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  • Writer's pictureNick Allen

How we’re diagnosing disease too late

“Alzheimer’s disease starts in the brain more than 20 years before the first symptom… It’s a disease of younger and middle-aged people” - Richard Isaacson

Neurologist Richard Isaacson’s words don’t just apply to Alzheimer’s disease. The majority of today’s leading killers are diseases that start from a young age, yet they’re only diagnosed in later decades when it’s too late to avoid serious consequences. In this post we’ll discuss two of the leading killers to compare what we’re doing currently to what we should be doing.

There’s no better place to start than cardiovascular disease (CVD), widely considered a disease of old age. While it’s true that your risk of a heart attack or stroke increases as you age, the determination of when you’ll suffer from one of these events (or if you’ll be able to avoid them entirely) is dependent on risk factors that start accumulating from the day you’re born.

Even medical professionals choose to ignore this fact, as the main decision-making tool for whether or not to treat CVD is a 10-year risk calculator. This basically means that if you’re not likely to have a heart attack in the next 10 years, you’re not likely to find a doctor willing to take action. This is despite the fact that your risk of having a heart attack in 15 or 20 years could be quite high.

Another key demonstration of this principle is seen with metabolic health, particularly in the development of diabetes. Diagnosis is currently defined by two simple criteria: a fasting blood sugar level of ≥ 126 mg/dL or a hemoglobin A1c of ≥ 6.5%. The problem is that these are lagging indicators of metabolic dysfunction that started years prior. You can still make an impact at this point, but you’re generally not altering the disease process — just doing what you can to limit the consequences.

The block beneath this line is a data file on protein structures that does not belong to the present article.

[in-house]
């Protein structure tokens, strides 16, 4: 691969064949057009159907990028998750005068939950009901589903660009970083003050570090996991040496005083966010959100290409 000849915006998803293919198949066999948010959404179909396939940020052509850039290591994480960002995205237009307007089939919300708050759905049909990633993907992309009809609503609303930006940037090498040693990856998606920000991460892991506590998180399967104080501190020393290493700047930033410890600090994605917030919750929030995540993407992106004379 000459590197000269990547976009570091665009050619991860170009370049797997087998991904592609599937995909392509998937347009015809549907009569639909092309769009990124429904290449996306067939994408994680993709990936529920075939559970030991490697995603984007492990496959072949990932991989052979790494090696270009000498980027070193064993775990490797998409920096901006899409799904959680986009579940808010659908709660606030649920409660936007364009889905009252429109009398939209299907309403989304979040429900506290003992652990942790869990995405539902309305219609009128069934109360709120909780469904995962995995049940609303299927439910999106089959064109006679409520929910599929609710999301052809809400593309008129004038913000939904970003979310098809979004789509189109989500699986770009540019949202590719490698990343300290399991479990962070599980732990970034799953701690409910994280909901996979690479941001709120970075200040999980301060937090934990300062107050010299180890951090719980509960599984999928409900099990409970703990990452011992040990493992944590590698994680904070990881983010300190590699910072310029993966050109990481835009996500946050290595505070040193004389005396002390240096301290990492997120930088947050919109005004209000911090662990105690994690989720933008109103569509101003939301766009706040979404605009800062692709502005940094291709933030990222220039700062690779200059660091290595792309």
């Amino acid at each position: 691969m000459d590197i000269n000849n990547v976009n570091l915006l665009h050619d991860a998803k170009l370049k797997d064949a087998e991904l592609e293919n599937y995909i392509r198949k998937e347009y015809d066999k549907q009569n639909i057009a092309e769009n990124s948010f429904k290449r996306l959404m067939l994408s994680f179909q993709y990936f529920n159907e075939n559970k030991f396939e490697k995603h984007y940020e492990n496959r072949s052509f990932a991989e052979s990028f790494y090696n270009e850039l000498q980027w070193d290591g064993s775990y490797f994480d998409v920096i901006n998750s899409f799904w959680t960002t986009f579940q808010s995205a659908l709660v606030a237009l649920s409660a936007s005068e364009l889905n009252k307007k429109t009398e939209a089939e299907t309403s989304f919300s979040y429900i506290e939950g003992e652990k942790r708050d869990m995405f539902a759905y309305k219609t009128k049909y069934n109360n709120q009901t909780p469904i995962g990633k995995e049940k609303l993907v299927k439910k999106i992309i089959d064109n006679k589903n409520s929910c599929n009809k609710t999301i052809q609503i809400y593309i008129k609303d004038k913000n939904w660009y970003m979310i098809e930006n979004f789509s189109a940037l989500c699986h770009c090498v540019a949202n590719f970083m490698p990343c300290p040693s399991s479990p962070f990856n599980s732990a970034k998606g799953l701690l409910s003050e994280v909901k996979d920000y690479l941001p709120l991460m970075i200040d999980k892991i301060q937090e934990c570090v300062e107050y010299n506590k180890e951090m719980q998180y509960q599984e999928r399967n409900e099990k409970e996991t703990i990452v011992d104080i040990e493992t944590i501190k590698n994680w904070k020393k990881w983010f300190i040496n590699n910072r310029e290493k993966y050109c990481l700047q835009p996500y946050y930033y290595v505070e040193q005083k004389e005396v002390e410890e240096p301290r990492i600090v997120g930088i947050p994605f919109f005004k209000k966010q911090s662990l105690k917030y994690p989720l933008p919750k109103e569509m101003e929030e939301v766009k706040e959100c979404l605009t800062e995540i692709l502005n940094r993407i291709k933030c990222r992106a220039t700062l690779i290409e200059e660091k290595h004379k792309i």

We have tools that allow us to pick up on the first signs of metabolic dysfunction, but they’re rarely utilized. An oral glucose tolerance test (OGTT), if done properly with frequent glucose and insulin measurements, can detect when you start requiring more insulin to get glucose into your cells. This is the canary in the coal mine, the first warning sign that diabetes is on the horizon. It may be years later when you finally see a rise in A1C or fasting glucose. The years that separate these events represent a critical window where making appropriate changes can lead to the complete reversal of insulin resistance, and avoidance of a life-changing diabetes diagnosis.

The failure to implement these tactics isn’t entirely attributable to a lack of knowledge. While there is a need to further emphasize prevention in medical education, the reality is that action follows money and currently there’s no money to be found in early-stage disease prevention. Until this changes, you’ll be hard-pressed to find a doctor that even takes you seriously for thinking about your health years in advance.


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